• 1/8 to 1/4 tsp. chai masala depending on your spice preference, see recipe below
  • For the chai masala:
  • **Please see additional notes below before proceeding regarding the total amount to make as well as the amount of black pepper**
  • 160 g. whole black peppercorn (or finely ground, same weight. Volume: 1 cup + 7 Tbsp)
  • 125 g. whole dried ginger or ginger powder(Volume: 1 cup + 8 Tbsp)
  • 50 g. cinnamon sticks (or finely ground, same weight. Volume: 1/4 cup + 2 1/2 Tbsp)
  • 50 g. whole cardamom seeds (or finely ground, same weight. Volume: 1/2 cup + 1/2 Tbsp)
  • 5 g. whole cloves (or finely ground, same weight. Volume: 1 Tbsp)
  • 5 g. nutmeg (or finely ground, same weight. Volume: 1 Tbsp)

Directions

  1. For the chai:
  2. Pour all ingredients into a (preferably spouted) saucepan. Place over medium heat. Allow to heat until small bubbles appear around the perimeter of the milk. Stir the chai, scraping the bottom to avoid scalding the milk. When the milk comes to a boil, turn off the heat and stir well. Bring to a boil once again, turn off the heat and stir well. Allow to steep for a few minutes. Strain carefully into a cup, and serve.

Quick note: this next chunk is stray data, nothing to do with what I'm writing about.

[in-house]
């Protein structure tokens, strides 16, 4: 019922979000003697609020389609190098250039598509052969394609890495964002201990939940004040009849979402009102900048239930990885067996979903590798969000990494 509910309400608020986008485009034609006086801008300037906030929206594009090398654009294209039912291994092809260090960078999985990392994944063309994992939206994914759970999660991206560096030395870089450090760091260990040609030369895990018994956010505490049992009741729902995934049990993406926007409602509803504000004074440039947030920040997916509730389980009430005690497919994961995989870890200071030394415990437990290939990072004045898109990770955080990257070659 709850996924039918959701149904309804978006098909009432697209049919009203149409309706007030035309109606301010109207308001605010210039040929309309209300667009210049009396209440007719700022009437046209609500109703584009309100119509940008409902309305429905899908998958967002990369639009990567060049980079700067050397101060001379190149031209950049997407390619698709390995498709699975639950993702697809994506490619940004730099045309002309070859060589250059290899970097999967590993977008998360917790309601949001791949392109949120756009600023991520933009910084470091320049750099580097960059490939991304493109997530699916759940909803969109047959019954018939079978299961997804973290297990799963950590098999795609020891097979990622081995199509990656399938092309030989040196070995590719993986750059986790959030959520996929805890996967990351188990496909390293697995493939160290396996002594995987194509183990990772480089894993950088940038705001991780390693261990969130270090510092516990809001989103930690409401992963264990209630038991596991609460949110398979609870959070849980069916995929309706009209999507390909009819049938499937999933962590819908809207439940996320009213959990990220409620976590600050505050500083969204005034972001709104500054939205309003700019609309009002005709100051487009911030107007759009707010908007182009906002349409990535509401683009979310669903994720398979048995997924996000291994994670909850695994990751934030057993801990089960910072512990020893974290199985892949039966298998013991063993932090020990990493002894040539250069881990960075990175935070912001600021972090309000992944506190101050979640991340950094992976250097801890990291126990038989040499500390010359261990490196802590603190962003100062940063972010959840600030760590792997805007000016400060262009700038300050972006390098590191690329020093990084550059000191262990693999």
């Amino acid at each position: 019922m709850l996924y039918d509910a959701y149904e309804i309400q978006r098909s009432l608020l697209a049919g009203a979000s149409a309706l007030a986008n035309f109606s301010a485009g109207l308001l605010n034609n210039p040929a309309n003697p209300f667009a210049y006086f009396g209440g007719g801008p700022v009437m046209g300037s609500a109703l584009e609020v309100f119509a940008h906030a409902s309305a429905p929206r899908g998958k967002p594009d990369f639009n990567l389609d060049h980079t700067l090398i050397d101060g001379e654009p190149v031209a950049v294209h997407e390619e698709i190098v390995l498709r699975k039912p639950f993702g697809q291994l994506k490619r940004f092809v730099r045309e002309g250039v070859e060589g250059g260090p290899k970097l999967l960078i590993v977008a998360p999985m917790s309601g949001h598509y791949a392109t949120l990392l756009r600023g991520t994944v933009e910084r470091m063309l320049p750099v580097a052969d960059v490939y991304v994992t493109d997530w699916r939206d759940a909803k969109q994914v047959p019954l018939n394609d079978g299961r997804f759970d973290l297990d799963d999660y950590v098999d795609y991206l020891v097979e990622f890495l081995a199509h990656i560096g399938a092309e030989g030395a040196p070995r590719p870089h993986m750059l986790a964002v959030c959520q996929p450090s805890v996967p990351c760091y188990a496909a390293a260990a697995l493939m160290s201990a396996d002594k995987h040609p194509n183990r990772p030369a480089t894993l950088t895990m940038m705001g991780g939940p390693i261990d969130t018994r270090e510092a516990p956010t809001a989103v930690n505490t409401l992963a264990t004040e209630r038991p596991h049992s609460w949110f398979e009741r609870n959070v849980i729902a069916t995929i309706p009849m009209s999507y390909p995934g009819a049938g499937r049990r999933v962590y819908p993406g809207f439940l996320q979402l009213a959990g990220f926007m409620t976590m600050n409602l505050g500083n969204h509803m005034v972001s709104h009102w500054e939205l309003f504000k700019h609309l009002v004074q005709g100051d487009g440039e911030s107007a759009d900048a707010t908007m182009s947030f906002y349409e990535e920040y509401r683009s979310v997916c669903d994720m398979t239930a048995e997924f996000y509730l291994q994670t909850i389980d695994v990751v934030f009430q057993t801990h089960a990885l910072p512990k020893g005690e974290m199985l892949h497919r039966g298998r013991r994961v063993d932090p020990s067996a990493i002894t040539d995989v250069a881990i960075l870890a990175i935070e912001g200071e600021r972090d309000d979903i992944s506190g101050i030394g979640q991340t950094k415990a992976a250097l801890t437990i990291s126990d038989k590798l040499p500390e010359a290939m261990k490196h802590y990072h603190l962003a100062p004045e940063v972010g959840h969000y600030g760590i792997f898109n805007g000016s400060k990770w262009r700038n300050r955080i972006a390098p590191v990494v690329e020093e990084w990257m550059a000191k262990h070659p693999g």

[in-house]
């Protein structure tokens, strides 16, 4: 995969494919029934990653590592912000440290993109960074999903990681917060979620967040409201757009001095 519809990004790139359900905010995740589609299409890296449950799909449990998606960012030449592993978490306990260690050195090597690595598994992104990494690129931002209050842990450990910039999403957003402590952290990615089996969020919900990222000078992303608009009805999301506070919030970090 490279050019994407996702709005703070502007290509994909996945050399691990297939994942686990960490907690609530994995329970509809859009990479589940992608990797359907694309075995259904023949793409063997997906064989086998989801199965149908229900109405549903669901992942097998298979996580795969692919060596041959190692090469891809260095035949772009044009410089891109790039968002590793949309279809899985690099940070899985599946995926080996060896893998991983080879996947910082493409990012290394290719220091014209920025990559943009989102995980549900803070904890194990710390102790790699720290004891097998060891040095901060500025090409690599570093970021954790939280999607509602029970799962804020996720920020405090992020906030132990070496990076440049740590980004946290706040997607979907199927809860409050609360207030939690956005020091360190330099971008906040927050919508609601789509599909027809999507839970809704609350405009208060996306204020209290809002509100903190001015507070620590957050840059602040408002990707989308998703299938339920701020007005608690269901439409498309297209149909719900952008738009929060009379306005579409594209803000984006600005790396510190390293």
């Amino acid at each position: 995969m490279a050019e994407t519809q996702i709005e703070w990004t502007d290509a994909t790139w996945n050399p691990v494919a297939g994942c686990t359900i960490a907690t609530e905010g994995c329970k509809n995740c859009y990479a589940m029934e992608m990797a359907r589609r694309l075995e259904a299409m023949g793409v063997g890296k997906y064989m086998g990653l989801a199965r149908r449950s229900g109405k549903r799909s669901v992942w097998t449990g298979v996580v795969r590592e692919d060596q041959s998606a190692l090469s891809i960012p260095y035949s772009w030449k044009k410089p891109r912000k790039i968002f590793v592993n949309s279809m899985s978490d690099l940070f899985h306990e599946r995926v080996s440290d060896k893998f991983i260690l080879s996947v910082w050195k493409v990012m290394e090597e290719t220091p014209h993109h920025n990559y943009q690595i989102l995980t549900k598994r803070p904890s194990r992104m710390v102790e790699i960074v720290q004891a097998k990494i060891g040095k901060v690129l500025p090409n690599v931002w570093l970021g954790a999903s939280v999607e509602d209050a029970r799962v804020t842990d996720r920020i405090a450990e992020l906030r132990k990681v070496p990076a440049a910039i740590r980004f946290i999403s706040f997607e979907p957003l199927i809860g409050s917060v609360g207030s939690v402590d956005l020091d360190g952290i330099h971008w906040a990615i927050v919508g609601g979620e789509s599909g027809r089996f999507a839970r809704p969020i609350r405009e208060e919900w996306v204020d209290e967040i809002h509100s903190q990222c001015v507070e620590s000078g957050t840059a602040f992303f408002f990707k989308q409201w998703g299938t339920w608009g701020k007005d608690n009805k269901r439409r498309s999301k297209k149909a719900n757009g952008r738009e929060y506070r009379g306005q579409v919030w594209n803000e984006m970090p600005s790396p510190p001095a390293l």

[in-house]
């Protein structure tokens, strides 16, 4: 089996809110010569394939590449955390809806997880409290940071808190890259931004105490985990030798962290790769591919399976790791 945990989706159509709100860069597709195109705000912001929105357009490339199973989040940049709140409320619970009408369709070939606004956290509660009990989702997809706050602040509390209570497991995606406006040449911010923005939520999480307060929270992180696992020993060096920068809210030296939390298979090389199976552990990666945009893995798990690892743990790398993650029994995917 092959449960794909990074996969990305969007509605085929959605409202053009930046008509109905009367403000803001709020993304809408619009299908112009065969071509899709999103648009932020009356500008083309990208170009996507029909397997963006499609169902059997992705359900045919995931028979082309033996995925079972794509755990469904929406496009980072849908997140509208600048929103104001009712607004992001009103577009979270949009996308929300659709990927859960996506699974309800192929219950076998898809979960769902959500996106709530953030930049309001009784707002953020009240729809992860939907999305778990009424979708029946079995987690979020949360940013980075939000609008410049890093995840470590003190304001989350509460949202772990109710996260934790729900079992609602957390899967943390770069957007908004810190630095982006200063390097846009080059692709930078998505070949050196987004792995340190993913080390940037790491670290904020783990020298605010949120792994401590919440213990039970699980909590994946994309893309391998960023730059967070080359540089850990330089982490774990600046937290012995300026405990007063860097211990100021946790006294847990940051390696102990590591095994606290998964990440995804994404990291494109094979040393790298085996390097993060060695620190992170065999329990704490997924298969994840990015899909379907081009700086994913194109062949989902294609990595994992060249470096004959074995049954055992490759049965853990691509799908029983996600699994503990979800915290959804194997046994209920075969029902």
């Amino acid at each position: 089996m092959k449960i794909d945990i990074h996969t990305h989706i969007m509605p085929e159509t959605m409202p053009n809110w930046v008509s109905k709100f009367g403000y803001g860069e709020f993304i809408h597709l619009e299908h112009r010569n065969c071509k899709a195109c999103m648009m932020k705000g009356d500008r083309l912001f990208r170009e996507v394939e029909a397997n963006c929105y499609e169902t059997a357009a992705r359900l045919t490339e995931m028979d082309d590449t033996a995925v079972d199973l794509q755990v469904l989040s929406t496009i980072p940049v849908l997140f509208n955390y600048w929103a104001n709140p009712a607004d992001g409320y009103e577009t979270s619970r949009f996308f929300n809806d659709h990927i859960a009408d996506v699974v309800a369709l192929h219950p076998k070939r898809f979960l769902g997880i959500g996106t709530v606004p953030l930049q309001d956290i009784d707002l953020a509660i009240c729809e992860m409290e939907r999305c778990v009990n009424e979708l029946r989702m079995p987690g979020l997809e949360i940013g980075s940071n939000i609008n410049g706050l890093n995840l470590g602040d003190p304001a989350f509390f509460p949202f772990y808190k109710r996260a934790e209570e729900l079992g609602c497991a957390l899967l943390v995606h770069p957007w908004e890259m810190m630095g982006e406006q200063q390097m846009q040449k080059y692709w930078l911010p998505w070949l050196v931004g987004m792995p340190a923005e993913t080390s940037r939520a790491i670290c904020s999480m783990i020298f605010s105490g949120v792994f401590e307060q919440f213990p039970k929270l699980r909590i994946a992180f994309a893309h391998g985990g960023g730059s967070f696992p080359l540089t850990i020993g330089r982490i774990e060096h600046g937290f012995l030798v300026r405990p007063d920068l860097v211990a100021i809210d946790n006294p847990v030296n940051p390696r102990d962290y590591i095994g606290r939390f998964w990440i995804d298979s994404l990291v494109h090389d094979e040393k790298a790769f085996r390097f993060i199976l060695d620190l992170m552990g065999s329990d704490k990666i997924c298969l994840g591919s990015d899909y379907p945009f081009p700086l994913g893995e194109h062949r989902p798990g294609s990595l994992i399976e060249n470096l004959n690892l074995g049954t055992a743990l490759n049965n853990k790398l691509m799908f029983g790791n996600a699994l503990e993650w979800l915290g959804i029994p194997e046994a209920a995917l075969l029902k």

3. For the chai masala:
  4. If you are using whole spices, weigh out the appropriate amount, place in spice grinder and grind into a fine powder. Mix all the spices together, store in an airtight jar in a cool, dry part of your kitchen. Do not expose to too much sunlight.

Additional Notes

The recipe was passed down in grams, I’ve tried to convert it into conventional measurements, but please be aware that the conventional measurements are of the finely ground not the whole spices. Please note, you will get best results if you weigh the spices, it’s most accurate. 

The masala recipe makes a LOT of masala. Feel free to make 1/5 of the recipe, that’s the easiest number to divide if you have an accurate scale. 

Some have said that the recipe is a bit spicy for them. For those of you who are finding the recipe a bit too spicy, feel free to decrease the black pepper. Perhaps start by cutting the amount in half (80g) and then making a cup, if you can think you can tolerate more black pepper start adding in 10 additional grams of black pepper until you get to your perfect spice level!

Slow-Cooker Twenty-Garlic Chicken Dinner

Slow-Cooker Twenty-Garlic Chicken Dinner

– from Pillsbury 

Ingredients

1
teaspoon salt
1
teaspoon paprika
1/2
teaspoon pepper
1
teaspoon olive oil
3